Laura Sharman 17 October 2016

Council accused of ‘dragging its feet’ over equal pay claim

Council accused of ‘dragging its feet’ over equal pay claim image

More than 60 women are challenging Reading Council in court today, arguing they are owed more than £1.5m in equal pay claims.

Trade union Unison said the council is the only local authority in England and Wales to never settle an equal pay claim. It also accused the council of using the £9m set aside to pay the claims to balance its budget instead.

‘Reading council has known for many years it was guilty of treating its low-paid male and female employees very differently,’ said Unison south east regional secretary Maggi Ferncombe.

‘But rather than cough up the cash owed when it had the chance, the local authority has instead chosen to spend hundreds of thousands of pounds on expensive lawyers trying to avoid settling the case.

‘The council’s actions are nothing short of immoral. The stress of the last seven years has taken its toll upon many of the women, who will be hoping that today really is the beginning of the end.’

The case is based on the fact the council paid men substantially more for doing equivalent jobs.

Although the council accepted it had broken equal pay laws seven years ago, none of the women have received any backdated pay.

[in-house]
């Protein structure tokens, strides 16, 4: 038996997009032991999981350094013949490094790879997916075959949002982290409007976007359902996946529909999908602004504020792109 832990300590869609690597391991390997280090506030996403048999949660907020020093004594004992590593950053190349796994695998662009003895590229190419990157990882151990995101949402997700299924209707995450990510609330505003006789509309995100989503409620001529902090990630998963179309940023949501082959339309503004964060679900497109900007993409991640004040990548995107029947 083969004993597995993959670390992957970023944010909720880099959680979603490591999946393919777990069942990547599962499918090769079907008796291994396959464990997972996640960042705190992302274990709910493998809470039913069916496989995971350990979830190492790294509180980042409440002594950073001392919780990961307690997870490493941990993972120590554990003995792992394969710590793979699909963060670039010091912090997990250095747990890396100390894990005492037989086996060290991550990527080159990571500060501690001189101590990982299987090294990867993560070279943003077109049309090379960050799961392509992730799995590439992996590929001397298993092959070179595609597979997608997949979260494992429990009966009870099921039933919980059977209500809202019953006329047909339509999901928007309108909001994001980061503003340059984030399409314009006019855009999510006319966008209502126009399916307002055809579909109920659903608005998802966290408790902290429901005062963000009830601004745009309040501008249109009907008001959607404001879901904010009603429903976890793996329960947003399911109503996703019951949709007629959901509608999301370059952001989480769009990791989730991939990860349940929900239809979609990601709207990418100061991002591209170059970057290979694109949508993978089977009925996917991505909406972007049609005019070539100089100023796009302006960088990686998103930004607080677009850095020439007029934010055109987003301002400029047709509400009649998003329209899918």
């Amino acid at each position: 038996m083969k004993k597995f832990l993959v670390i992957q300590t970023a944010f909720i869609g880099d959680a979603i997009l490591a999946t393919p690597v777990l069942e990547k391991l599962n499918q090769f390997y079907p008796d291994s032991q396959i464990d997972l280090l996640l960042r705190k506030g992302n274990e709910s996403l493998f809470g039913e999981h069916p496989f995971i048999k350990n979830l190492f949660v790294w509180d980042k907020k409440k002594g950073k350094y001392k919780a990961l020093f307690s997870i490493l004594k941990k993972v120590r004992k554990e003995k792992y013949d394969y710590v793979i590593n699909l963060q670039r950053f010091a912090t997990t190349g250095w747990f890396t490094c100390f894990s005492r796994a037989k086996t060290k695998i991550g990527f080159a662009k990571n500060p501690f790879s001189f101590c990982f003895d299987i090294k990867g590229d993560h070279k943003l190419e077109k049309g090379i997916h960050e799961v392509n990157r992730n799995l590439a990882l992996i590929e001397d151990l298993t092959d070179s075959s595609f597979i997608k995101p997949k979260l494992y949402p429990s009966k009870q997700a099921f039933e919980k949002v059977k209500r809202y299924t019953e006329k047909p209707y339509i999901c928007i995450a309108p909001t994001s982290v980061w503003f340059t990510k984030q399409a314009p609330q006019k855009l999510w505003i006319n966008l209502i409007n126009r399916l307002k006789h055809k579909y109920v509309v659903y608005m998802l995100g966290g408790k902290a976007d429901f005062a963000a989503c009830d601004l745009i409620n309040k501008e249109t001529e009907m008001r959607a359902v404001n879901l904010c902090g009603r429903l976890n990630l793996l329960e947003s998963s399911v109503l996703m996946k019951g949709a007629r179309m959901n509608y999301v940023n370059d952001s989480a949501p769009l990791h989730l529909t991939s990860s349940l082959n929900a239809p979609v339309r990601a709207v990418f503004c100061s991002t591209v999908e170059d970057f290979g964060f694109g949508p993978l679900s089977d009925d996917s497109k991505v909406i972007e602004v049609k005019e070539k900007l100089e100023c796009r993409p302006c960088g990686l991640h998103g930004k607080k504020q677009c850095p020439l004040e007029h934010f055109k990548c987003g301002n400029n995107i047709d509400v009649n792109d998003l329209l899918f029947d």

A statement from Reading Borough Council said: 'Where historic claims arise they are dealt with on a case-by-case basis and through the employment tribunal system. Considerable research is required going back a number of years in terms of historic salaries, allowances, changes in individual circumstances and, in particular, the exact day-to-day duties undertaken. There are around 180 claimants across 45 different roles. Job descriptions, and comparisons between different roles, then need to be agreed by all sides via the tribunal system.

'As a result cases are complex and can take some time to resolve. The council needs to make allowances for this, both in terms of legal fees and settlement payments. Timescales are also governed by the tribunal’s own timescales. This year some delays have also been as a result of responses from legal representatives of the claimants themselves.

'Progress is being made on settlement discussions. By the end of this year the council hopes to be in a position to begin to make payments in some individual cases. This is likely to continue through 2017. Where there are areas of dispute, partial payments will also be considered where appropriate and pending on-going discussions.'

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